S.Korea broadband firm sues Netflix after traffic surge

Owen DeLong owen at delong.com
Tue Oct 19 01:36:18 UTC 2021

> On Oct 18, 2021, at 14:48 , Jay Hennigan <jay at west.net> wrote:
> On 10/18/21 07:02, Josh Luthman wrote:
>>    Netflix, as an example, has even been willing to bear most of the cost
>>    with peering or bringing servers to ISPs to reduce the ISP's costs and
>>    improve the ISP customer's experience.
> Netflix doesn't do those things because it cares about the ISP's costs and the ISP customers' experience.
> Netflix does these things because Netflix cares about Netflix's costs and Netflix's customers' experience.

Of course, that doesn’t change the fact that it does lower the ISP’s costs and improve the ISP customers’ experience.

>>    It's about time Netflix played
>>    chicken with one of these ISPs and stopped offering service  (or
>>    offered
>>    limited service) to the ISPs that try to extort them and other content
>>    providers:
> Then Netflix would risk losing those customers, especially if the ISP in question is a cable company or offers its own video streaming services.

Vs. an ISP that is causing the problem or trying to run a protection racket against content providers, I think it wouldn’t be hard for the content
provider to supply appropriate messaging inserted at the front end of playback to explain the situation to their mutual customers. Instead of the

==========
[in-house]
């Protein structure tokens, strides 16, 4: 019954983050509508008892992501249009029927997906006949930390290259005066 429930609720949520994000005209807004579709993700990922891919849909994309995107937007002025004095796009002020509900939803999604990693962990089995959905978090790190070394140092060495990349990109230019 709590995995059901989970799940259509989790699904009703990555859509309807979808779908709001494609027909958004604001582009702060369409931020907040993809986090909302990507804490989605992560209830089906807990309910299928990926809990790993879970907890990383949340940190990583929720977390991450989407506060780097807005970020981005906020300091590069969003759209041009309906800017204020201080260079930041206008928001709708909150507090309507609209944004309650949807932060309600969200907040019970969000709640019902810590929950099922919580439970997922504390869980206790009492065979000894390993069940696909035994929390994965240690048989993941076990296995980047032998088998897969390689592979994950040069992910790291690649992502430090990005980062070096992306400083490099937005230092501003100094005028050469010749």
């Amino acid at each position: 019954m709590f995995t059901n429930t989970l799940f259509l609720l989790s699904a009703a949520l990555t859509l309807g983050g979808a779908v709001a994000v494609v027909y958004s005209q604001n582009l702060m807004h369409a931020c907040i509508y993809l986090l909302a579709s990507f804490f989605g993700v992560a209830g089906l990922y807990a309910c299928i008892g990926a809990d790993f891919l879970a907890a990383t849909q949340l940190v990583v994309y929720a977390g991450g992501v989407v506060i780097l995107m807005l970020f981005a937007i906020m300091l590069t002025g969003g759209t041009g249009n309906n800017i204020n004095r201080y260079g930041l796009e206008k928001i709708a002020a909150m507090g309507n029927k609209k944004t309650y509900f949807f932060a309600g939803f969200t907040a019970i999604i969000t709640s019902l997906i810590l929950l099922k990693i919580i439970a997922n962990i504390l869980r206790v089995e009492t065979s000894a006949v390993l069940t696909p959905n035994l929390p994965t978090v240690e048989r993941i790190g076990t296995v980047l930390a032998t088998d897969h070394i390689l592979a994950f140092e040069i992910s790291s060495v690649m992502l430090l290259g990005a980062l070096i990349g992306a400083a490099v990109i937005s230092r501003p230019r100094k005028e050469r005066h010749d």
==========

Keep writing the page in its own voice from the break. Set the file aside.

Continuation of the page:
typical FBI notice, imagine the movie starting with an ad that explains how the ISP is trying to increase consumer costs by forcing Netflix to
pass along additional fees paid to the ISP to deliver content the customer has already paid said same ISP to deliver.

Somehow, I don’t see the ISP doing well against such a PR onslaught.

> Also, by peering and bringing servers to ISPs, Netflix improves its customers' experience and reduces Netflix's costs because they no longer need to pay a transit provider to deliver content.

Where the ISP in question isn’t trying to force them to pay transit costs within said eyeball network, sure. But in SK’s case, it looks like they’re trying to force Netflix to pay to reach their eyeballs, even though the eyeballs in question are already paying them to deliver Netflix (and other) content.

>>    Sorry, your service provider does not believe in net
>>    neutrality and has imposed limitations on your Netflix experience.
> They actually did pretty much exactly that with Verizon back in 2014.
> https://www.cnet.com/tech/home-entertainment/netflix-takes-aim-at-verizon-over-slow-data-speeds/

It appears to have worked out fairly well for them, too.


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